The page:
With just a $300,000 loan amount at a 7.00% interest rate, your annual repayment is just $21,000.
This means the rental amount is more than sufficient enough to cover the loan repayment and still have a huge buffer leftover.
Despite this, the decision to waive the personal guarantee requirement depends on the lender.
We can help you find a lender that doesn’t require you to provide a personal guarantee for an LRBA loan!
Home Loan Experts has a wide variety of lenders to choose from and credit expertise in SMSF and LRBA lending.
Call us on 1300 889 743 or fill in our online enquiry form to discover if you qualify for a limited recourse loan.
Does your SMSF even allow you to invest in property?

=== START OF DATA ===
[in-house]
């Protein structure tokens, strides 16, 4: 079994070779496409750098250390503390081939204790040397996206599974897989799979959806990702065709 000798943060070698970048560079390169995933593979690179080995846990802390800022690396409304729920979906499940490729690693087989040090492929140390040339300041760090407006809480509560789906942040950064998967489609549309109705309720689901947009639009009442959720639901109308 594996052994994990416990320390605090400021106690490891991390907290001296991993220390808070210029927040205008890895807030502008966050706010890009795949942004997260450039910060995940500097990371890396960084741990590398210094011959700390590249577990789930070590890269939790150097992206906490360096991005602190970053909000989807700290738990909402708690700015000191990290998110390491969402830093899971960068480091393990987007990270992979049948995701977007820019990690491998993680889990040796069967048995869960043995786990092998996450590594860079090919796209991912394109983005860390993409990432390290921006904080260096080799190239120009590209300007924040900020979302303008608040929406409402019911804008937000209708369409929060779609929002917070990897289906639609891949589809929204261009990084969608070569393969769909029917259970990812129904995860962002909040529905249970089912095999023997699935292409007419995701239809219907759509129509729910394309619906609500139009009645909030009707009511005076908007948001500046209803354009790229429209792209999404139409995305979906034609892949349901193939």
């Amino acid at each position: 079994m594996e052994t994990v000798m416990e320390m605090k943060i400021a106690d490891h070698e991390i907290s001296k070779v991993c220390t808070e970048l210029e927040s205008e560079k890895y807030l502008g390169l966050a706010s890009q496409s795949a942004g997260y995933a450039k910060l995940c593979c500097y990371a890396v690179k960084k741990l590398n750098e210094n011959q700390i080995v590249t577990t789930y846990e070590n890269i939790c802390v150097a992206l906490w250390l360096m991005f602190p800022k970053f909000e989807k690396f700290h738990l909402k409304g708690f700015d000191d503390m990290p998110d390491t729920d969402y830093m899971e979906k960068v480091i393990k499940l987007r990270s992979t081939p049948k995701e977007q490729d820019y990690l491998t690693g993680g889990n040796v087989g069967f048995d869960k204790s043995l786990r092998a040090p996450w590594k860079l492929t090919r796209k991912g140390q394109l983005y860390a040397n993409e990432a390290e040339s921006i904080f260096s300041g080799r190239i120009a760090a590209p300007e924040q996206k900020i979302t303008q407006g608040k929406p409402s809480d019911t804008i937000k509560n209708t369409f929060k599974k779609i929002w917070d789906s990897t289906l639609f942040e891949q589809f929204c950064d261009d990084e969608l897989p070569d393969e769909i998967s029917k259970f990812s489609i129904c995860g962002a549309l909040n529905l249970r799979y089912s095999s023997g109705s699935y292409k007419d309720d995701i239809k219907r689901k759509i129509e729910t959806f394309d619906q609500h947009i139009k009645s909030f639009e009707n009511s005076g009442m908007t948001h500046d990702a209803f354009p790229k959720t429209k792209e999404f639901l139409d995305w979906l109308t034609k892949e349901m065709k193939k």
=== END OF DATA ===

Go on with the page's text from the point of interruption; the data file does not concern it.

Before applying for an LRBA loan, you should find out whether your SMSF trust has the power to invest in property.
That’s why it’s important to speak to your accountant and get legal advice first.
They will also be able to properly assess your financial situation and advise you on whether going into an LRBA best fits your investment strategy.
What happens at settlement?
The lender will provide the loan to the bare trust and the SMSF will pay the balance of the outstanding purchase price.
The property is then registered in the name of the bare trustee of the bare trust.
The bare trustee will then grant a mortgage and provide a guarantee that the lender has the right to sell the property or asset in the event of default.
The SMSF is entitled to income from the property via the bare trust structure but it must also meet expenses related to the property as well as the actual mortgage repayments.